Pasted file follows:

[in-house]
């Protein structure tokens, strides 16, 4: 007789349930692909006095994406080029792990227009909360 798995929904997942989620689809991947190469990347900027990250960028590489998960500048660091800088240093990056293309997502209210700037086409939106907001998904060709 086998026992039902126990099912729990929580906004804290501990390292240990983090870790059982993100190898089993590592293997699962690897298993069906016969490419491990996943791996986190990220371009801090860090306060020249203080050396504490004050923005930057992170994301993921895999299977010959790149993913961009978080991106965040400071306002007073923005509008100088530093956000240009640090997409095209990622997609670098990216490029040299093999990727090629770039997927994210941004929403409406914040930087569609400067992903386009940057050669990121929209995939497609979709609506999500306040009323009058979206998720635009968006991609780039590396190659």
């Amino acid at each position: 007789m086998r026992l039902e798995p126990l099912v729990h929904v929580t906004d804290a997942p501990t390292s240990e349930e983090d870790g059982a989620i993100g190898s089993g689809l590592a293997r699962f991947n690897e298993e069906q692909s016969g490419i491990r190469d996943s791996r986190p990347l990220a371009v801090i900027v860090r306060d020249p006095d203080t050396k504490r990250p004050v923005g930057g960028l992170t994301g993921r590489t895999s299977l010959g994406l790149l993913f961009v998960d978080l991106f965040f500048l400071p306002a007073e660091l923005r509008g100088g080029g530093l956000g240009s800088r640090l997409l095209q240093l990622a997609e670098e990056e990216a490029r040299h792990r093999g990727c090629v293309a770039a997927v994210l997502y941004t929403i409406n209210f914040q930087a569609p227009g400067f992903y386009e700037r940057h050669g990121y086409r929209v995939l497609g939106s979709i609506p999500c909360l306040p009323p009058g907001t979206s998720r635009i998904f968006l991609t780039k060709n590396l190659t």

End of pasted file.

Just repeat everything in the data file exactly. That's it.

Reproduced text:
[in-house]
């Protein structure tokens, strides 16, 4: 007789349930692909006095994406080029792990227009909360 798995929904997942989620689809991947190469990347900027990250960028590489998960500048660091800088240093990056293309997502209210700037086409939106907001998904060709 086998026992039902126990099912729990929580906004804290501990390292240990983090870790059982993100190898089993590592293997699962690897298993069906016969490419491990996943791996986190990220371009801090860090306060020249203080050396504490004050923005930057992170994301993921895999299977010959790149993913961009978080991106965040400071306002007073923005509008100088530093956000240009640090997409095209990622997609670098990216490029040299093999990727090629770039997927994210941004929403409406914040930087569609400067992903386009940057050669990121929209995939497609979709609506999500306040009323009058979206998720635009968006991609780039590396190659």
């Amino acid at each position: 007789m086998r026992l039902e798995p126990l099912v729990h929904v929580t906004d804290a997942p501990t390292s240990e349930e983090d870790g059982a989620i993100g190898s089993g689809l590592a293997r699962f991947n690897e298993e069906q692909s016969g490419i491990r190469d996943s791996r986190p990347l990220a371009v801090i900027v860090r306060d020249p006095d203080t050396k504490r990250p004050v923005g930057g960028l992170t994301g993921r590489t895999s299977l010959g994406l790149l993913f961009v998960d978080l991106f965040f500048l400071p306002a007073e660091l923005r509008g100088g080029g530093l956000g240009s800088r640090l997409l095209q240093l990622a997609e670098e990056e990216a490029r040299h792990r093999g990727c090629v293309a770039a997927v994210l997502y941004t929403i409406n209210f914040q930087a569609p227009g400067f992903y386009e700037r940057h050669g990121y086409r929209v995939l497609g939106s979709i609506p999500c909360l306040p009323p009058g907001t979206s998720r635009i998904f968006l991609t780039k060709n590396l190659t």